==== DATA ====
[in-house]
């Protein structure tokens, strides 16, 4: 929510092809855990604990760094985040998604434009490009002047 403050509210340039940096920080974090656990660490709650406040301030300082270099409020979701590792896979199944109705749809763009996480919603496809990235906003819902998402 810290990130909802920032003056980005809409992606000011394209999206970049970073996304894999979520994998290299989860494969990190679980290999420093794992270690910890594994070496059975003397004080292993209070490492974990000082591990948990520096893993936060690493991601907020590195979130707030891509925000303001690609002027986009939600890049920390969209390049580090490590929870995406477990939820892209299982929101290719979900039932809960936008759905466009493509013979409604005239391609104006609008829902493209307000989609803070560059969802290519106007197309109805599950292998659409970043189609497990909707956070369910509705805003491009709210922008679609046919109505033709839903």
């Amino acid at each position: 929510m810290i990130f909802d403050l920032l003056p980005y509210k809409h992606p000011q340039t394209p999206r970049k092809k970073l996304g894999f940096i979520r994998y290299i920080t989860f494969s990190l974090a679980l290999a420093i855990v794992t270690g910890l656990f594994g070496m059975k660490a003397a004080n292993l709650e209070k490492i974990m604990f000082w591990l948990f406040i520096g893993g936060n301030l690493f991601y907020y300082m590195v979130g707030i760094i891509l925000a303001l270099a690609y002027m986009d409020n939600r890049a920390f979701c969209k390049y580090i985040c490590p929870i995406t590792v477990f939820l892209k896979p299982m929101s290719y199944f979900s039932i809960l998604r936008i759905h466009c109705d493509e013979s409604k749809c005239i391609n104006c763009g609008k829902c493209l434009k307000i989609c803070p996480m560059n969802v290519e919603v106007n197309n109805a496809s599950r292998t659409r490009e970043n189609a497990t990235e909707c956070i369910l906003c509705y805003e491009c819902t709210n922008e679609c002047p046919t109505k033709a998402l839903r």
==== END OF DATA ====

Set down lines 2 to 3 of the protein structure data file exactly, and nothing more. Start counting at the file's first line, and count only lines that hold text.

């Protein structure tokens, strides 16, 4: 929510092809855990604990760094985040998604434009490009002047 403050509210340039940096920080974090656990660490709650406040301030300082270099409020979701590792896979199944109705749809763009996480919603496809990235906003819902998402 810290990130909802920032003056980005809409992606000011394209999206970049970073996304894999979520994998290299989860494969990190679980290999420093794992270690910890594994070496059975003397004080292993209070490492974990000082591990948990520096893993936060690493991601907020590195979130707030891509925000303001690609002027986009939600890049920390969209390049580090490590929870995406477990939820892209299982929101290719979900039932809960936008759905466009493509013979409604005239391609104006609008829902493209307000989609803070560059969802290519106007197309109805599950292998659409970043189609497990909707956070369910509705805003491009709210922008679609046919109505033709839903």
């Amino acid at each position: 929510m810290i990130f909802d403050l920032l003056p980005y509210k809409h992606p000011q340039t394209p999206r970049k092809k970073l996304g894999f940096i979520r994998y290299i920080t989860f494969s990190l974090a679980l290999a420093i855990v794992t270690g910890l656990f594994g070496m059975k660490a003397a004080n292993l709650e209070k490492i974990m604990f000082w591990l948990f406040i520096g893993g936060n301030l690493f991601y907020y300082m590195v979130g707030i760094i891509l925000a303001l270099a690609y002027m986009d409020n939600r890049a920390f979701c969209k390049y580090i985040c490590p929870i995406t590792v477990f939820l892209k896979p299982m929101s290719y199944f979900s039932i809960l998604r936008i759905h466009c109705d493509e013979s409604k749809c005239i391609n104006c763009g609008k829902c493209l434009k307000i989609c803070p996480m560059n969802v290519e919603v106007n197309n109805a496809s599950r292998t659409r490009e970043n189609a497990t990235e909707c956070i369910l906003c509705y805003e491009c819902t709210n922008e679609c002047p046919t109505k033709a998402l839903r």